Heat wave on the Plains; severe storms in the upper Midwest


Heat wave on the Plains; severe storms in the upper Midwest

Across the Corn Belt, thunderstorms are affecting a few Midwestern locations. However, most of the region remains dry, continuing a general pattern that has lasted about 2 weeks. In addition, very hot weather prevails west of the Mississippi River, where Wednesday’s high temperatures should generally range from 95 to 105°F. Corn and soybeans in drier areas of the upper Midwest have been lacking in soil moisture and rainfall during the critical reproductive stage of development.

On the Plains, hot, mostly dry weather prevails. Wednesday will feature a final day of blazing heat across the northern Plains, where high temperatures in South Dakota could approach 110°F. On July 27, daily-record highs in South Dakota included 108°F in Pierre and 107°F in Rapid City—the highest reading in the latter location since August 29, 2012. Meanwhile, afternoon temperatures will approach 100°F on the central and southern Plains, where topsoil moisture remains mostly adequate but has begun to diminish.

In the South, a band of unsettled, showery weather stretches from Texas to the southern Atlantic Coast, despite building heat. Wednesday’s high temperatures should generally range from 90°F (in the cloudier areas) to near 100°F in parts of the Tennessee Valley. Most pastures and summer crops remain in good shape, in part due to abundant moisture reserves.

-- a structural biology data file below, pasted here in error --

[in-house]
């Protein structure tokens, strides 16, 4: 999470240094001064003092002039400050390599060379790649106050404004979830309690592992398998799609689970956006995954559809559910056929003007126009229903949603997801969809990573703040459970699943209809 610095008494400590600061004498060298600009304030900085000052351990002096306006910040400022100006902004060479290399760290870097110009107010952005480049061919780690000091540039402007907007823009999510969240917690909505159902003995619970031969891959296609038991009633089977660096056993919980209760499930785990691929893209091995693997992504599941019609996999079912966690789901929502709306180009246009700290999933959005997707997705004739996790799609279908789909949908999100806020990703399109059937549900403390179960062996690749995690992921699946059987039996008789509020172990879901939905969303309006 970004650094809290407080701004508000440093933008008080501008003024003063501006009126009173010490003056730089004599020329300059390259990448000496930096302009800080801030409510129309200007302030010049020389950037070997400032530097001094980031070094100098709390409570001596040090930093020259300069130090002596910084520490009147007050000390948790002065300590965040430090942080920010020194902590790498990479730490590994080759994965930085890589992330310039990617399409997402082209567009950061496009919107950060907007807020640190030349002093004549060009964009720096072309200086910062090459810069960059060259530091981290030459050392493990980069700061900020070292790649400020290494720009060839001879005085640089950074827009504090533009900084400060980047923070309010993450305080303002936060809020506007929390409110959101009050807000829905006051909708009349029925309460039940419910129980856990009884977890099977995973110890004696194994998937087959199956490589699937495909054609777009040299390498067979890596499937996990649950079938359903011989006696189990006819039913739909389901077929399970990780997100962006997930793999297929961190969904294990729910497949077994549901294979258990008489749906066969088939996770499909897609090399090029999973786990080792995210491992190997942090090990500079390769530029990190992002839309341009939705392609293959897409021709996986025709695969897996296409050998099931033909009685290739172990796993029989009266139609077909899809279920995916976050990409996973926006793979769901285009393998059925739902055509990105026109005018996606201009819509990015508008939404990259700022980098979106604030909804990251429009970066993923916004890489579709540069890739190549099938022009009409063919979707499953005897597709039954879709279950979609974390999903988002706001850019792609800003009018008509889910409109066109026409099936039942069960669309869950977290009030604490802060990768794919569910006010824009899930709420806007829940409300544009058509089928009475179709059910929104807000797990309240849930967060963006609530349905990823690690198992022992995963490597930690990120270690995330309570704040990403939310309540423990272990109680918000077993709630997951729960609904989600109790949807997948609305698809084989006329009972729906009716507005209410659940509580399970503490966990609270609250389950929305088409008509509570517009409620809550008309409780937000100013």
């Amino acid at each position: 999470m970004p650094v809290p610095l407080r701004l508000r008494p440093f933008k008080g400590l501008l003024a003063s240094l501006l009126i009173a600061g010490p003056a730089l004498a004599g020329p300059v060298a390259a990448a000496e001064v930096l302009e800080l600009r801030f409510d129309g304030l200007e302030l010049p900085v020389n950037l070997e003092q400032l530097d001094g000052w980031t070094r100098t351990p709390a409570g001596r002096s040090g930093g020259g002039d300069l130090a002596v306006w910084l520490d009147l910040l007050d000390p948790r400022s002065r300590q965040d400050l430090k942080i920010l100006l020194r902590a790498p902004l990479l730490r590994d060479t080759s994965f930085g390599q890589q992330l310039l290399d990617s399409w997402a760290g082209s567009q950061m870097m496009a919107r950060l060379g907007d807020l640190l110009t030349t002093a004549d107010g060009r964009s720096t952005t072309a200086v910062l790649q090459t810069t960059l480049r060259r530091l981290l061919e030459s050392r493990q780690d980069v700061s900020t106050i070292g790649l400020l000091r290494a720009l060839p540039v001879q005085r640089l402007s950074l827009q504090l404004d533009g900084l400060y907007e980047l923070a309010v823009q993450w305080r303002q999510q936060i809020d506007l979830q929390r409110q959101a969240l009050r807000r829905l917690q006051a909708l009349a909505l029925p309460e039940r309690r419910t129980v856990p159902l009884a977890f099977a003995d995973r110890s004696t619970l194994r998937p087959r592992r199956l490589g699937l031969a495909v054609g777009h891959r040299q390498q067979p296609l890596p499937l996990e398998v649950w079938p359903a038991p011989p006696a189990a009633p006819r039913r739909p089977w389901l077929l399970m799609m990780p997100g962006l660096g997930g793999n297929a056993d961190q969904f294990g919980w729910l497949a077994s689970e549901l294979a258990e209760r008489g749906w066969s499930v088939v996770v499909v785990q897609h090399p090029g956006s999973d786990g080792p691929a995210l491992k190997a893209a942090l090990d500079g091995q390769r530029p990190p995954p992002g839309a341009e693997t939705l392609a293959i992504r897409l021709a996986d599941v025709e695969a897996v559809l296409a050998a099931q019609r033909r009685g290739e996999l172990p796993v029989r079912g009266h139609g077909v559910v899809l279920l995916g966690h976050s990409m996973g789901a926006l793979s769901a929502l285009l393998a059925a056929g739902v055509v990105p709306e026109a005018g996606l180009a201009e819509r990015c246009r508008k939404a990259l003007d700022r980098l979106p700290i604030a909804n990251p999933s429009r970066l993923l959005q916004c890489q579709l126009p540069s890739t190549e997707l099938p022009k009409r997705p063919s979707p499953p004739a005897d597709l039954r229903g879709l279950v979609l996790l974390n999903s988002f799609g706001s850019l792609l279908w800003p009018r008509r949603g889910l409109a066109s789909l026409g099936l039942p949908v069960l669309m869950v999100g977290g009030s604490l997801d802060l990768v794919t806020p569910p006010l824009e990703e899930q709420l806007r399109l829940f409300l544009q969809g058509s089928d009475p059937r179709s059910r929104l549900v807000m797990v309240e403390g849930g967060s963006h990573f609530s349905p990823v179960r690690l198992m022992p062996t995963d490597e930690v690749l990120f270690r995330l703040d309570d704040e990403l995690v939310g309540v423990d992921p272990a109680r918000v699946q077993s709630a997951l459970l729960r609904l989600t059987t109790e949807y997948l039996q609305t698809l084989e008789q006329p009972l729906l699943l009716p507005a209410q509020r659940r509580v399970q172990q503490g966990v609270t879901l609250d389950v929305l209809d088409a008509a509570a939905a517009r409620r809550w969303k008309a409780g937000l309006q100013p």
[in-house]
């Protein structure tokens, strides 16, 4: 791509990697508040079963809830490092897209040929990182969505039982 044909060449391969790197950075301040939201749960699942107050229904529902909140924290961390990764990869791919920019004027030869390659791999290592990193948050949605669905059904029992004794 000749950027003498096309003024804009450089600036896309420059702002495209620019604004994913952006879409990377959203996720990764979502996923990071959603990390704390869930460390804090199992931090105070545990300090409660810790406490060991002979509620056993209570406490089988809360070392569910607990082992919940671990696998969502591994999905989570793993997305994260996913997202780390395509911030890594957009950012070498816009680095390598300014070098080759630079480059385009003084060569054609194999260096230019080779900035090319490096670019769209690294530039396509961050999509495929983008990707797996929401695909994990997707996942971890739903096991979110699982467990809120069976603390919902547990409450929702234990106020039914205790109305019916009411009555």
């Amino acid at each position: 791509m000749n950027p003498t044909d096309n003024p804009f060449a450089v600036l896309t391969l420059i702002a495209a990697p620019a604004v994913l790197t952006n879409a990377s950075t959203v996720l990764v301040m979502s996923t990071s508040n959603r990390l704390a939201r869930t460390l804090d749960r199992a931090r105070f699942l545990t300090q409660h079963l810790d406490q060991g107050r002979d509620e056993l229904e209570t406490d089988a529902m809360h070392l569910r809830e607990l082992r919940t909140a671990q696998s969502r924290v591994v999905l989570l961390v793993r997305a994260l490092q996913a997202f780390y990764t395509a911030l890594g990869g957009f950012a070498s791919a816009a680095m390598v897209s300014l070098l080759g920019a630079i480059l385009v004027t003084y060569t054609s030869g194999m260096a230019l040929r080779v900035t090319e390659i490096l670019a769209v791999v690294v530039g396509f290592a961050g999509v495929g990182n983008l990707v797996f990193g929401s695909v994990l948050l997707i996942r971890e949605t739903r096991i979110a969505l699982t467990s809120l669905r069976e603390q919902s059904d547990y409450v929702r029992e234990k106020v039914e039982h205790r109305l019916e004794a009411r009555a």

In the West, an active monsoon circulation continues to produce scattered showers, extending northward from the Four Corners region. Recent and ongoing Southwestern rainfall has greatly improved the short-term drought situation; however, underlying long-term issues—such as low reservoir levels—persist. Parts of the Pacific Coast States and northern Rockies have benefited in recent days from lower temperatures and a few showers, but some Northwestern thunderstorms continue to spark new wildfires and produce erratic winds in the vicinity of existing fires.